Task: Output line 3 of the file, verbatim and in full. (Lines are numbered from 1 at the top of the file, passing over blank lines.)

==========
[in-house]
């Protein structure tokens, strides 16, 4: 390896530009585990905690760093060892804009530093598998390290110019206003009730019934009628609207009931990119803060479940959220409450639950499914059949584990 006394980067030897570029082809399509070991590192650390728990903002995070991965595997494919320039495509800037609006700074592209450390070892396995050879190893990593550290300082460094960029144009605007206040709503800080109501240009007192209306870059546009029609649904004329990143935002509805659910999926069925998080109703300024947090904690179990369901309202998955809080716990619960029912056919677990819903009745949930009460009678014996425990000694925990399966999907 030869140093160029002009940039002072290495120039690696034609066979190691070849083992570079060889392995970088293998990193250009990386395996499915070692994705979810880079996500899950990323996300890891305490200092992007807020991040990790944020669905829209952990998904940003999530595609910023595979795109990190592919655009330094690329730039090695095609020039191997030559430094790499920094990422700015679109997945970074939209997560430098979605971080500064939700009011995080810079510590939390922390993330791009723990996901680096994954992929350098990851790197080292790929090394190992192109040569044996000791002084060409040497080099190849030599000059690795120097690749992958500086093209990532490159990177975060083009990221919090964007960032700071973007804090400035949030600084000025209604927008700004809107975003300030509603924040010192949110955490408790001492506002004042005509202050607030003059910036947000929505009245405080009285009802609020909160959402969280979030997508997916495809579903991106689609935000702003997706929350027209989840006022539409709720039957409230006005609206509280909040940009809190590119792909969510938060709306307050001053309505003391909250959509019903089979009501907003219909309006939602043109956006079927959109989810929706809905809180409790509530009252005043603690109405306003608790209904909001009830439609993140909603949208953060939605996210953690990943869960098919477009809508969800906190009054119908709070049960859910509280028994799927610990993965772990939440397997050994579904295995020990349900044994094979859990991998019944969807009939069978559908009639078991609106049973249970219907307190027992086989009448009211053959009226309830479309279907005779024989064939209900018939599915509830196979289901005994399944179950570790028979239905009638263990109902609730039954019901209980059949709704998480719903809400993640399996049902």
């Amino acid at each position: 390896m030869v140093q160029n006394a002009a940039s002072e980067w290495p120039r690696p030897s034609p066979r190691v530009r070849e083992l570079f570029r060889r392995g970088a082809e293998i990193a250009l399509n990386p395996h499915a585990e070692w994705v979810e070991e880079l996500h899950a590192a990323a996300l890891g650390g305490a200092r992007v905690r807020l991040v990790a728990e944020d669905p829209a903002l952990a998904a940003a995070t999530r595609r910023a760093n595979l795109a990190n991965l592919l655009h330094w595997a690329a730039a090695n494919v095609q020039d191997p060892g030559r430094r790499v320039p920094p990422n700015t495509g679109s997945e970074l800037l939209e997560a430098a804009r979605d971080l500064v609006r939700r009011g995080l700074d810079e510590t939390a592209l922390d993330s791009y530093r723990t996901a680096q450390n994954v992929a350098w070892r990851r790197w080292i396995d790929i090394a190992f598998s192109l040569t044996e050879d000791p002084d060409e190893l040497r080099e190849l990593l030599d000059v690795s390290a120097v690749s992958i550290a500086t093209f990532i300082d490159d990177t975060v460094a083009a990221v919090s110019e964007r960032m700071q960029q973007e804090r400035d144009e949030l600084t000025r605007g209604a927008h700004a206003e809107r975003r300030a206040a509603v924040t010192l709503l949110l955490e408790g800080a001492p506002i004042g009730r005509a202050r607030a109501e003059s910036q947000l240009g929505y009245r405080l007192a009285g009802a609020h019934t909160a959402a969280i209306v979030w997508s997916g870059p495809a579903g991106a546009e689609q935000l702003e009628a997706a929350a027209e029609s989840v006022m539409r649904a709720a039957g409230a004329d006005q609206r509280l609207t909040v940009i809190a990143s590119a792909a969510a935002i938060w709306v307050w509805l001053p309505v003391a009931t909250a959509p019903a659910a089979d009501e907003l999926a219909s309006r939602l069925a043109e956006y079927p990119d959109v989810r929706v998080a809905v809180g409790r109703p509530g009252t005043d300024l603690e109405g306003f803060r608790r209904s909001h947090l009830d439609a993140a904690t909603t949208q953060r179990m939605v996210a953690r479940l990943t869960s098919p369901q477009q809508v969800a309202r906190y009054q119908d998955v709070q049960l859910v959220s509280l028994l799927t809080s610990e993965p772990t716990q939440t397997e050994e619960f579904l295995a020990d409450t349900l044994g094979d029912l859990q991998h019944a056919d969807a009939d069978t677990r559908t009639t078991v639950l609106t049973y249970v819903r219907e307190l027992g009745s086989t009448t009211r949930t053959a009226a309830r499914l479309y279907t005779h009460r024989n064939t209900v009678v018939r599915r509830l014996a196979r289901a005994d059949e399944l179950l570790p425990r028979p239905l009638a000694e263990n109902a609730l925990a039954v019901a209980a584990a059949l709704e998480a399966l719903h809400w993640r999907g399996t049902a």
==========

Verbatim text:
């Amino acid at each position: 390896m030869v140093q160029n006394a002009a940039s002072e980067w290495p120039r690696p030897s034609p066979r190691v530009r070849e083992l570079f570029r060889r392995g970088a082809e293998i990193a250009l399509n990386p395996h499915a585990e070692w994705v979810e070991e880079l996500h899950a590192a990323a996300l890891g650390g305490a200092r992007v905690r807020l991040v990790a728990e944020d669905p829209a903002l952990a998904a940003a995070t999530r595609r910023a760093n595979l795109a990190n991965l592919l655009h330094w595997a690329a730039a090695n494919v095609q020039d191997p060892g030559r430094r790499v320039p920094p990422n700015t495509g679109s997945e970074l800037l939209e997560a430098a804009r979605d971080l500064v609006r939700r009011g995080l700074d810079e510590t939390a592209l922390d993330s791009y530093r723990t996901a680096q450390n994954v992929a350098w070892r990851r790197w080292i396995d790929i090394a190992f598998s192109l040569t044996e050879d000791p002084d060409e190893l040497r080099e190849l990593l030599d000059v690795s390290a120097v690749s992958i550290a500086t093209f990532i300082d490159d990177t975060v460094a083009a990221v919090s110019e964007r960032m700071q960029q973007e804090r400035d144009e949030l600084t000025r605007g209604a927008h700004a206003e809107r975003r300030a206040a509603v924040t010192l709503l949110l955490e408790g800080a001492p506002i004042g009730r005509a202050r607030a109501e003059s910036q947000l240009g929505y009245r405080l007192a009285g009802a609020h019934t909160a959402a969280i209306v979030w997508s997916g870059p495809a579903g991106a546009e689609q935000l702003e009628a997706a929350a027209e029609s989840v006022m539409r649904a709720a039957g409230a004329d006005q609206r509280l609207t909040v940009i809190a990143s590119a792909a969510a935002i938060w709306v307050w509805l001053p309505v003391a009931t909250a959509p019903a659910a089979d009501e907003l999926a219909s309006r939602l069925a043109e956006y079927p990119d959109v989810r929706v998080a809905v809180g409790r109703p509530g009252t005043d300024l603690e109405g306003f803060r608790r209904s909001h947090l009830d439609a993140a904690t909603t949208q953060r179990m939605v996210a953690r479940l990943t869960s098919p369901q477009q809508v969800a309202r906190y009054q119908d998955v709070q049960l859910v959220s509280l028994l799927t809080s610990e993965p772990t716990q939440t397997e050994e619960f579904l295995a020990d409450t349900l044994g094979d029912l859990q991998h019944a056919d969807a009939d069978t677990r559908t009639t078991v639950l609106t049973y249970v819903r219907e307190l027992g009745s086989t009448t009211r949930t053959a009226a309830r499914l479309y279907t005779h009460r024989n064939t209900v009678v018939r599915r509830l014996a196979r289901a005994d059949e399944l179950l570790p425990r028979p239905l009638a000694e263990n109902a609730l925990a039954v019901a209980a584990a059949l709704e998480a399966l719903h809400w993640r999907g399996t049902a």